Polymer takes dim view of explosives

By spraying surfaces with a light-emitting polymer, researchers have taken a step toward making new sensors for traces of common explosives. Such detectors may even prove useful for finding bombs and mines under water.

Although cleaned after touching TNT, left hand leaves traces detected by fluorescent polymer. Right hand touched no TNT. H. Sohn/UCSD

To make the sensitive coating, a team of scientists at the University of California, San Diego modified polytetraphenyl-1,1 silole. This polymer consists of single-atom-thick silicon filaments in a jacket of organic molecules that the researchers refer to as “chicken fat.”

Ordinarily, the polymer glows green under ultraviolet radiation. That’s because the radiation energizes electrons in the silicon, which then emit green light as they naturally fall back to a lower energy state.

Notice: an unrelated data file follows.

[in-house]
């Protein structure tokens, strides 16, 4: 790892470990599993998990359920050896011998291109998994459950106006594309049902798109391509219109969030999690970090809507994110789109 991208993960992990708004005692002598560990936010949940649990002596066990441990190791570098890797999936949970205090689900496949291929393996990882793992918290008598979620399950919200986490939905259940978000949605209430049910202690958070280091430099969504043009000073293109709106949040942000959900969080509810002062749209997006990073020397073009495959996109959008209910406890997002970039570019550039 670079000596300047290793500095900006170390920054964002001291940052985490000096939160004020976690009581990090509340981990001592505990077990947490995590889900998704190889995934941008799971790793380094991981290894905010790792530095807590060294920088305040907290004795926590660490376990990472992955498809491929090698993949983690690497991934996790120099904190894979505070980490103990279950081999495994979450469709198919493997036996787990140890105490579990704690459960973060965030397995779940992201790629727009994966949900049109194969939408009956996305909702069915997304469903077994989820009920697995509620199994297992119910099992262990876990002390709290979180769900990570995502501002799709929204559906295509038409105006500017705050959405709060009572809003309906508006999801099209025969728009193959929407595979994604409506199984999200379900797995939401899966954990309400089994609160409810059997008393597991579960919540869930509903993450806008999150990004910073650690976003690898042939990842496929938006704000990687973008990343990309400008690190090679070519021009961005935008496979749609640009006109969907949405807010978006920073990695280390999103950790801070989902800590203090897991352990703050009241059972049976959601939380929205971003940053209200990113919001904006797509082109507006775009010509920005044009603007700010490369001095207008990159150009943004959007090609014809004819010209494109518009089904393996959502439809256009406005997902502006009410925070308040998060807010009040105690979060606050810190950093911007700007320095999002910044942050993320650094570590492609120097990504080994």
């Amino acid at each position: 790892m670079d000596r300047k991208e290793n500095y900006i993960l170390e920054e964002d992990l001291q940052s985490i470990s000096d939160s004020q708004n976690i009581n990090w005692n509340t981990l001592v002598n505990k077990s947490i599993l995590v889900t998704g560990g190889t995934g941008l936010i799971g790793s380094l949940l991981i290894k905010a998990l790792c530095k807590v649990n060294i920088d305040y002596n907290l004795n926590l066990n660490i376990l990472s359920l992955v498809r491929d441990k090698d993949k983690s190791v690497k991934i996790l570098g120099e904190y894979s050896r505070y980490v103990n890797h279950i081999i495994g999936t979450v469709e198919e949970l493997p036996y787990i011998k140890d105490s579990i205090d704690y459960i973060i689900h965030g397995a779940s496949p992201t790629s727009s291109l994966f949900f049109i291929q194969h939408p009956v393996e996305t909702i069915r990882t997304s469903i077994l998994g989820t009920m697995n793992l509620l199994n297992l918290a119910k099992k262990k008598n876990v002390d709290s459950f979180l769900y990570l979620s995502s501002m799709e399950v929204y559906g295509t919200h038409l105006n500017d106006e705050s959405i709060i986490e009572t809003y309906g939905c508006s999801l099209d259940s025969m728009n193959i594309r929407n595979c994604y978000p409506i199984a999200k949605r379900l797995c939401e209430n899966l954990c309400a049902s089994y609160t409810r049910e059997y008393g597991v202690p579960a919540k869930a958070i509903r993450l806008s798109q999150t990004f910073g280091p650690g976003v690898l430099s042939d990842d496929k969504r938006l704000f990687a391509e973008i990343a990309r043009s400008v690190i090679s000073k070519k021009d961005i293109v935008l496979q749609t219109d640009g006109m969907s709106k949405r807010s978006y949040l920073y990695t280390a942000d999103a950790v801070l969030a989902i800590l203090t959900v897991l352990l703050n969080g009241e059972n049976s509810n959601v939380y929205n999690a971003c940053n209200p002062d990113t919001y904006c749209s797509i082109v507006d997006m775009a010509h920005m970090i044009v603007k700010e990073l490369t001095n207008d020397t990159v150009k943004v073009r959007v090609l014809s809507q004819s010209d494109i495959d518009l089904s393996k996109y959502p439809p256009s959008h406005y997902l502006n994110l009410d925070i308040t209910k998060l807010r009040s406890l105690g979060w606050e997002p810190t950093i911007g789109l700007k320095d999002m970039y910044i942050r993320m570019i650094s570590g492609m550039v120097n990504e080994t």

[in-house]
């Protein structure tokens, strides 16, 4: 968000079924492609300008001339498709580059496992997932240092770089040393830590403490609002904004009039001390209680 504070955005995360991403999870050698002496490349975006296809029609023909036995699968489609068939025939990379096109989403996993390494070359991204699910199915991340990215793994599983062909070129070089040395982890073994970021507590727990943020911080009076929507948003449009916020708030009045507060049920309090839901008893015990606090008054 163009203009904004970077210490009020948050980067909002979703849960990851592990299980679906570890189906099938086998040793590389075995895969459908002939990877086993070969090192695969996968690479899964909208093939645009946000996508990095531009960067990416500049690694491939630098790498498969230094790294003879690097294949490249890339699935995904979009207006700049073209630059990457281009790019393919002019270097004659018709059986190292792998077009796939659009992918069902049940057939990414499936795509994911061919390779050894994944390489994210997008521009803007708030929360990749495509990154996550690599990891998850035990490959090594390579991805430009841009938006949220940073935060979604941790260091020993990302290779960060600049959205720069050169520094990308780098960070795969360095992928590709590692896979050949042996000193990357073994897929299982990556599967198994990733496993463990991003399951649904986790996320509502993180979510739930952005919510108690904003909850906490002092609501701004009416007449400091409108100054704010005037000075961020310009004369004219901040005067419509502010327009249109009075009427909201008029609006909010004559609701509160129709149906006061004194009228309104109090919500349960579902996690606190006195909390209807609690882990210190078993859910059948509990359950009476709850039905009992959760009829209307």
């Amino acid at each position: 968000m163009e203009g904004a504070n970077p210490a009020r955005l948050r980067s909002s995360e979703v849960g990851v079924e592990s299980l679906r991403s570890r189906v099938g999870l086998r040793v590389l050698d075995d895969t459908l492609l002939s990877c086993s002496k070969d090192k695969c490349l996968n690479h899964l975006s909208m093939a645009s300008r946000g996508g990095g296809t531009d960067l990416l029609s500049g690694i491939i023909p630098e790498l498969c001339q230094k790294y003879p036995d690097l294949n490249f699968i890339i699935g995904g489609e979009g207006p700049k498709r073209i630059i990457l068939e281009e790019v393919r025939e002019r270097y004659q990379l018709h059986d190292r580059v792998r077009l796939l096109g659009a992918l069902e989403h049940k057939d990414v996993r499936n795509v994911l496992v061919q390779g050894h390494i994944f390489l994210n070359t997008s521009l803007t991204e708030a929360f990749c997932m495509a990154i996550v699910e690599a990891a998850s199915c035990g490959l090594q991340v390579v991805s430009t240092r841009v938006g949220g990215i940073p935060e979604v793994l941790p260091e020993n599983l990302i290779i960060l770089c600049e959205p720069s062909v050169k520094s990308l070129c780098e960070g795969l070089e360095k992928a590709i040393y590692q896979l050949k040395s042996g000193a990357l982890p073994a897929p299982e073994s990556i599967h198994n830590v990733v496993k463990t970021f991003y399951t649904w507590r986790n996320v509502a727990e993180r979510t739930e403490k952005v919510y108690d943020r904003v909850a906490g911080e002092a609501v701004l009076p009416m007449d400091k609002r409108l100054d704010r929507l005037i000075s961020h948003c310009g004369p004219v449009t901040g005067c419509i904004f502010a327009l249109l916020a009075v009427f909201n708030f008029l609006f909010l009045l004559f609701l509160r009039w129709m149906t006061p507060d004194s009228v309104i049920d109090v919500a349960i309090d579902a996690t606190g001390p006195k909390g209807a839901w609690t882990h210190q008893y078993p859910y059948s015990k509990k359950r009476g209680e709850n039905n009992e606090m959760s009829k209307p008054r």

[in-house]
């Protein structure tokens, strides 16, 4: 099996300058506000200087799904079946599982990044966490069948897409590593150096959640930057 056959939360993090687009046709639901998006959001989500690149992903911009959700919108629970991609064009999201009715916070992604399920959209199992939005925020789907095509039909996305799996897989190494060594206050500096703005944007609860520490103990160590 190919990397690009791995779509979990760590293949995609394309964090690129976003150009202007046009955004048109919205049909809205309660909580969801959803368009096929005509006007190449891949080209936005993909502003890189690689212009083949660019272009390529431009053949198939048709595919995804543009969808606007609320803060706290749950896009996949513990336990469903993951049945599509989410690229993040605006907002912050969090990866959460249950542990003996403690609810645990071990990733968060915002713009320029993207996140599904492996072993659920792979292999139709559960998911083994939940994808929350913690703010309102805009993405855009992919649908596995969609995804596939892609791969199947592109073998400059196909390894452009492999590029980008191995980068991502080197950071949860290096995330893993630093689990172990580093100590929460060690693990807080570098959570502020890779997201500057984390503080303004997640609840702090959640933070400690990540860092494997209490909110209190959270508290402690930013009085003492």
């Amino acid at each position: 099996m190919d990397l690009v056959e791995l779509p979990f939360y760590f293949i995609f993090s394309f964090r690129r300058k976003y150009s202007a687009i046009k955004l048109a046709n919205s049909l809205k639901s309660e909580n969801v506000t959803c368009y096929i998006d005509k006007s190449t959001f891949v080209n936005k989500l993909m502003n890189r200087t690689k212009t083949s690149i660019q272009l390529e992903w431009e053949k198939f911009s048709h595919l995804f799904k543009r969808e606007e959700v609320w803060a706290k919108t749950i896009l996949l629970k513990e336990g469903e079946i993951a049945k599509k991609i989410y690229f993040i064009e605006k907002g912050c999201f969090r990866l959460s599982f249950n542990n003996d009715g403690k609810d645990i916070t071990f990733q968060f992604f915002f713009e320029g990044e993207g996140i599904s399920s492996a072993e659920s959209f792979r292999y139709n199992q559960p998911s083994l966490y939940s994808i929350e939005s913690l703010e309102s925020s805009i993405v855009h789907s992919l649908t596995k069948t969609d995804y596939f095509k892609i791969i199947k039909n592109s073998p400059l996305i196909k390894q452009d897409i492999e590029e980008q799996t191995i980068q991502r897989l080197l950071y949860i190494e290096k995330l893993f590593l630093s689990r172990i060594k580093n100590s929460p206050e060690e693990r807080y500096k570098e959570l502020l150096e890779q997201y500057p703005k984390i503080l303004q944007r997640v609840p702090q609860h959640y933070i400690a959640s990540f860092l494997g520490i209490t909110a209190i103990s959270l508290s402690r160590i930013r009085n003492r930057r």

However, molecules of TNT and related explosives stick to the chicken fat, says team member William C. Trogler. When they do, certain chemical groups in the explosive molecules suck up excited electrons, snuffing out fluorescence. In the June 1 Angewandte Chemie, Trogler and his colleagues say this simple, light-dimming effect could become the basis of new portable detectors of explosives.

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